An Australian-led research team found that sea levels may rise much faster than previously predicted by models, because changes by disruptive westerly winds, weren’t taken into account. Conservative estimates so far, projected irreversible melting in the course of a few centuries, depending on the temperature increase.
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The study, Rapid subsurface warming and circulation changes of Antarctic coastal waters by poleward shifting winds, which is published in the journal Geophysical Research Letters, found that the southern hemisphere westerly winds which have been strengthening and shifting poleward since the 1950s, increase subsurface warming and cause circulation changes of Antarctic coastal waters.
New research published in the journal Nature Climate Change indicates that the dramatic acceleration in winds has invigorated the circulation of the Pacific Ocean, causing more heat to be taken out of the atmosphere and transferred into the subsurface ocean, while bringing cooler waters to the surface.
This poleward wind shift at the latitudes of the Antarctic Peninsula can produce an intense warming of subsurface coastal waters that exceeds 2 °C at 200-700 m depth. Model simulations show that warming causes weakened near-shore Ekman pumping, and is also correlated with weakened coastal currents.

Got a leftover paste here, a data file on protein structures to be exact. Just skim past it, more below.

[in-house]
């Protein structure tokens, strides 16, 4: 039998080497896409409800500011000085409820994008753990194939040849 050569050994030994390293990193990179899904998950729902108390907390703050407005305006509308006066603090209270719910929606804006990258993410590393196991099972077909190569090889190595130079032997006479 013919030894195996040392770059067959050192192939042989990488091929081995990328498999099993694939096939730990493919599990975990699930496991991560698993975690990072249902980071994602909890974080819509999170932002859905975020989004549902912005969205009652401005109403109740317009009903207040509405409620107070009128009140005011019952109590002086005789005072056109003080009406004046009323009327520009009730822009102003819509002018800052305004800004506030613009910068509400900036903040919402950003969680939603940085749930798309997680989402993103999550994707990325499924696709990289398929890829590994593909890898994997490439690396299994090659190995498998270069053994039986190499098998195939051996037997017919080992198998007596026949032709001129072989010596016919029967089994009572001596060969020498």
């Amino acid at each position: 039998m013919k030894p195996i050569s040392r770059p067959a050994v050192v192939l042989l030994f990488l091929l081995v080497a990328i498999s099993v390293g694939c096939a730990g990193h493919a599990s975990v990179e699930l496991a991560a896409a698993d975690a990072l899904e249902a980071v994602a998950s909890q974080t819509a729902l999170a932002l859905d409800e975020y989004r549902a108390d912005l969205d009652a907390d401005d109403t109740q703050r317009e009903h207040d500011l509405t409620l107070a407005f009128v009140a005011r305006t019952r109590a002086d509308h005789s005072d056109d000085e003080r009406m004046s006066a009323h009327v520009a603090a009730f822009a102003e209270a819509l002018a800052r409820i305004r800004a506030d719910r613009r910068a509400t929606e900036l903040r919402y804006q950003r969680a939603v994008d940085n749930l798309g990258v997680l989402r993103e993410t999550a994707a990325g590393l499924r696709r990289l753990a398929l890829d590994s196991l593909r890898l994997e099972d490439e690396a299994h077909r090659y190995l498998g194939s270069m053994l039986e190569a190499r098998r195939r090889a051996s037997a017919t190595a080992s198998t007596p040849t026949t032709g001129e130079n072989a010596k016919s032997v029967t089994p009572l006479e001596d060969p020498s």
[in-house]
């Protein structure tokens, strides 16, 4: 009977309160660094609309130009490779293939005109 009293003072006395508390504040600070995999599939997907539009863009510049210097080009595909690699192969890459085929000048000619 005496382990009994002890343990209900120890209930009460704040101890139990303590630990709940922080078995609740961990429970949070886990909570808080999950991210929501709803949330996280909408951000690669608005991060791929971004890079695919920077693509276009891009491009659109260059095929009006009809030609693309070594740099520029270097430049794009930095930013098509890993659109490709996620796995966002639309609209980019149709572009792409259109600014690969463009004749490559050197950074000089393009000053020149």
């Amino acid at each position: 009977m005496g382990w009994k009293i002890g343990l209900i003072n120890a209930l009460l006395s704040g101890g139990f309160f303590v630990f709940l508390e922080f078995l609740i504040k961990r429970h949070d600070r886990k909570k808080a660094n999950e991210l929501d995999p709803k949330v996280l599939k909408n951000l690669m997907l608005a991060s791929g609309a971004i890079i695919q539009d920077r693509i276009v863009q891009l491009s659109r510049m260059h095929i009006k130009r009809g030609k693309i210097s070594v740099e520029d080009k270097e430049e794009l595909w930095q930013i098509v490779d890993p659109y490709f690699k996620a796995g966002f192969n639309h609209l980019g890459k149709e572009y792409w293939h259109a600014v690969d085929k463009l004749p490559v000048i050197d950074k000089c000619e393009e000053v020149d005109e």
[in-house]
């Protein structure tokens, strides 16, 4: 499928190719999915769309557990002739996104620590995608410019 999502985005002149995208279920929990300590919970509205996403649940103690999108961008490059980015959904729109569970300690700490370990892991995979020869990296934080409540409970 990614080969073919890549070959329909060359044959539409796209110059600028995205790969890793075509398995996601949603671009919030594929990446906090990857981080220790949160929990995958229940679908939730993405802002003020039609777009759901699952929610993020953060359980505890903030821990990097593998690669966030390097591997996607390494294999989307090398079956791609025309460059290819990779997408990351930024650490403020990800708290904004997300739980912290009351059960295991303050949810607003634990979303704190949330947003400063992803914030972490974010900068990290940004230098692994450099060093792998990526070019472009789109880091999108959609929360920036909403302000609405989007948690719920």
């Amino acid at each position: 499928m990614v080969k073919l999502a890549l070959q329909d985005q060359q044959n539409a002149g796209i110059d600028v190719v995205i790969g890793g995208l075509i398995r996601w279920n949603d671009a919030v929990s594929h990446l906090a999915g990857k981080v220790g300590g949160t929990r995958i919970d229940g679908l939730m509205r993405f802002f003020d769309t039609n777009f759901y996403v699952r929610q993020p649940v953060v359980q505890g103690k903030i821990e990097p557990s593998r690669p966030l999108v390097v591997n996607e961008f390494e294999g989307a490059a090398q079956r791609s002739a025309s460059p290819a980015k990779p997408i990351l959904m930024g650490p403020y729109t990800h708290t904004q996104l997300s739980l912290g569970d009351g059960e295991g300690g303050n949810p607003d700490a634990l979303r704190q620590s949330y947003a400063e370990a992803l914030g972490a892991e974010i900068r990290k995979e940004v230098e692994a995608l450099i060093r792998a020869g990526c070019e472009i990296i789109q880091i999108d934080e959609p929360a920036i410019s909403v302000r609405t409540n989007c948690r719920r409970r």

Thus, these anthropogenically induced wind changes can dramatically increase the temperature of ocean water at ice sheet grounding lines and at the base of floating ice shelves around Antarctica when currents weaken and subsequently water temperatures rise. This mechanism has potentially significant ramifications for global sea level rise.
The study was based on more than 30 models used by the Intergovernmental Panel on Climate Change, and the results shocked the researchers.
Author Dr Spence commented the study results in The Sydney Morning Herald.
The dynamic barrier between cold and warm water relaxes, and this relatively warm water just offshore floods into the ice-shelf regions, increasing the temperatures by 4 degrees under the ice shelf.
If you look at how sensitive the coastal ocean is to these changing winds, you could put a lot more heat under these ice shelves than people have previously thought.
Teaser image: Pine Island Glacier taken by Tom Kellogg on board the U.S. Coast Guard icebreaker Glacier, 1985, in Pine Island Bay